3 Strategies to Help Students Value All Voices in Class Discussions
We’re continuing our series on the Four Stages of Group Development in Touchstones with a closer look at Stage 2: Cooperation. In this post, we’ll dive deeper into the goals of the Cooperation stage and offer strategies to help you support your class in building Essential Skills. While no group’s progress is simply linear, you’ll have a good idea that your class is moving into Stage 2 when students are primarily speaking directly to each other, rather than to or through you and when you consistently see maximum, balanced participation in the whole group discussion: a rotating group of about 60% of students speaking, with 90% exhibiting other behaviors of engagement each time. If you’re not seeing this yet in your class, head back to our previous post for strategies to help you address the barriers to Participation.
The goal in Stage 2 is for every student’s voice and opinions to come into the discussion knowing that their perspective is valued by the group. In Touchstones, as in life, a discussion is about much more than an interpretation of a topic or an analysis of a text. It is also a space that allows us to practice more empathetic engagement with others and to reflect on the actions that can help or hinder shared learning for each of our group’s members. Oftentimes, the dynamics that hinder learning are so subtle they go unaddressed or are solved by a teacher’s intervention. These might include some students’ ideas consistently being ignored by others, students only responding to contributions made by their friends, a sustained argument between a few students, or many students talking over each other. Participants recognize the difference in a discussion when these dynamics are present, versus when they are not, and Stage 2 sets the foundation for students to have greater agency in addressing them. They practice making sense of how these interpersonal dynamics can affect the goal of bringing in all voices and begin learning how to address any issues that arise together. This goal is even more vital coming out of the pandemic as we all relearn how to interact in communal settings. Discussion leaders in Stage 2 are beginning to focus more on the entire group’s needs, rather than the needs of individual students and are practicing turning over more responsibility for the discussion process to students.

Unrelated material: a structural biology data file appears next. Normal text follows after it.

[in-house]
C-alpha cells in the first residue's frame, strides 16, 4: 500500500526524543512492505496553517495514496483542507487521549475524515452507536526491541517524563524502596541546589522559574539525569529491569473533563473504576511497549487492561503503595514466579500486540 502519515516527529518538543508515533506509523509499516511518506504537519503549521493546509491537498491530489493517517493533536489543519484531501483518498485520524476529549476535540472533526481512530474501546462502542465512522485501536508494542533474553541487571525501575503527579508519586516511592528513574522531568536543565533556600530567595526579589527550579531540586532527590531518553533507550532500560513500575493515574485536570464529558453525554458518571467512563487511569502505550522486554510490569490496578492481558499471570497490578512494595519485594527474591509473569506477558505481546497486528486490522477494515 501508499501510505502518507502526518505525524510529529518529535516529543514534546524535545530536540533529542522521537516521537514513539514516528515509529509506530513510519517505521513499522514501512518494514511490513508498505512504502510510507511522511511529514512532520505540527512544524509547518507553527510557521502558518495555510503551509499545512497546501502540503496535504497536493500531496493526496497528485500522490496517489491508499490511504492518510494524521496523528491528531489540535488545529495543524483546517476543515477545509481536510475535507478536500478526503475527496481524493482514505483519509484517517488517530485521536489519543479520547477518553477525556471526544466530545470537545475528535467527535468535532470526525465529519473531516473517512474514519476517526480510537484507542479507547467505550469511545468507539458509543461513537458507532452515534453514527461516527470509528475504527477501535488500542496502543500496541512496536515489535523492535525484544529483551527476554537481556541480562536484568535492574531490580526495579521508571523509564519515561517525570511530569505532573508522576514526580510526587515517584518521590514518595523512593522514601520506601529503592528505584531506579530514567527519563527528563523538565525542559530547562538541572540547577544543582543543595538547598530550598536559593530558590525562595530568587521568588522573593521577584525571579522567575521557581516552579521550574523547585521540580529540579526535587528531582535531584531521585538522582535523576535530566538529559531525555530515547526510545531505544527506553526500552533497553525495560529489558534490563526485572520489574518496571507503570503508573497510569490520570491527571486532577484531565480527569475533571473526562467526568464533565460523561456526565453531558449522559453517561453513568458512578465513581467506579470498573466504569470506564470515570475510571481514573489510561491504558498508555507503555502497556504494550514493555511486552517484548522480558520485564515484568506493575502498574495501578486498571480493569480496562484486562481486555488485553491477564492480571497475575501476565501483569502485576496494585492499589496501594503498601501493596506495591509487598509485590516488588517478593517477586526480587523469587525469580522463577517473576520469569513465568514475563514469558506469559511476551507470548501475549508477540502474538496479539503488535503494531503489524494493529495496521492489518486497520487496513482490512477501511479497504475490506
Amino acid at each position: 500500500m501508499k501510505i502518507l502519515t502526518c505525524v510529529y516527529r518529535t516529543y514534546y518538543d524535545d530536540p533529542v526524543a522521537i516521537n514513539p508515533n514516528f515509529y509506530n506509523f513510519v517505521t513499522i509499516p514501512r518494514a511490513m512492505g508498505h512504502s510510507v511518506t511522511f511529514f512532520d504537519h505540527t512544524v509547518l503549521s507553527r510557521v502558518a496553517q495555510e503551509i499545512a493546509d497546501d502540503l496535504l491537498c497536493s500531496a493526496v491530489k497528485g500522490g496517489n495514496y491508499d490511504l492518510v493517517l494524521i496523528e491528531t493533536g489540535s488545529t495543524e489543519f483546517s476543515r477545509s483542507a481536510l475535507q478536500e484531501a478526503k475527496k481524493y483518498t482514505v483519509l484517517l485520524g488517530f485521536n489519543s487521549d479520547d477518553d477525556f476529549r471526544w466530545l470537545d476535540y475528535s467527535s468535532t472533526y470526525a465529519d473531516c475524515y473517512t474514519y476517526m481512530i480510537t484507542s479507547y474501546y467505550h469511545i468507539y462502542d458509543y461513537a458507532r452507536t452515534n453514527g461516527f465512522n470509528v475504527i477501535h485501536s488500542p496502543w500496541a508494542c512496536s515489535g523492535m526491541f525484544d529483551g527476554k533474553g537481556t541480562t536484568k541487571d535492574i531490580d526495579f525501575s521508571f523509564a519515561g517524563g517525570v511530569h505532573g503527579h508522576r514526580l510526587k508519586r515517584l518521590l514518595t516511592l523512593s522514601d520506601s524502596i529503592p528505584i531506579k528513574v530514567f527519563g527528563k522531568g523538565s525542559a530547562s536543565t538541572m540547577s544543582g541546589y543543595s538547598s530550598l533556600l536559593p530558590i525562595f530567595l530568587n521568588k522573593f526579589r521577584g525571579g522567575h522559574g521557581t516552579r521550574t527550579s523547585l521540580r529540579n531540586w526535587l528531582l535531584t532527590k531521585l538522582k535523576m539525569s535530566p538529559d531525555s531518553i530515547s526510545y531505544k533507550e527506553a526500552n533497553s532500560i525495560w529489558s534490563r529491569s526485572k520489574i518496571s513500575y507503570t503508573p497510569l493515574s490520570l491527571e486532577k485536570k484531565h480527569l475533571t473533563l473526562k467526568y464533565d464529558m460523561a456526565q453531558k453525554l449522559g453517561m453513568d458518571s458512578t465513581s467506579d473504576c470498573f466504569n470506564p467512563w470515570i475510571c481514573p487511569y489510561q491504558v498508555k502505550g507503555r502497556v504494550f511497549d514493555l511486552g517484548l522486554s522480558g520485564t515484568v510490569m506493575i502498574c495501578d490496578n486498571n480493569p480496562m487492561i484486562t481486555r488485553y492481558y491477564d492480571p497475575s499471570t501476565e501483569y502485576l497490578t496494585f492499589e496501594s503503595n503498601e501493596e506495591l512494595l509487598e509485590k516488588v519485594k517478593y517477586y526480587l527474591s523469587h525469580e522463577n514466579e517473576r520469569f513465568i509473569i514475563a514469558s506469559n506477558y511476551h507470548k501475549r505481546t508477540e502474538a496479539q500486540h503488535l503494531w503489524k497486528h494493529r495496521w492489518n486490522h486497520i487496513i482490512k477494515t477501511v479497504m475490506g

If this sounds like an ambitious set of goals, the strategies we offer below can help support both you and your students in building these Essential Skills.
Strategies to Support Essential Skill Building in the Cooperation Stage
Timing and Transitions
As in any classroom activity, transitions are where students can most easily lose focus or fall into conflict. One easy way to ensure that transitions flow quickly and smoothly is to use a timer or music to mark different types of activities. Intentionally choosing the tone of the music can provide an auditory cue for how you want students to engage. For example, up tempo music can support moving chairs back to the circle quickly or soft, slow music can support individual reflection. You can also consider adjusting the timing for different activities based on your class’ needs. If students become off task in Small Group Work (SGW), shortening the suggested lesson timing for that part can support your learners in staying on task. Instead, you can devote that extra time to a longer discussion evaluation.
Focus on Small Group Work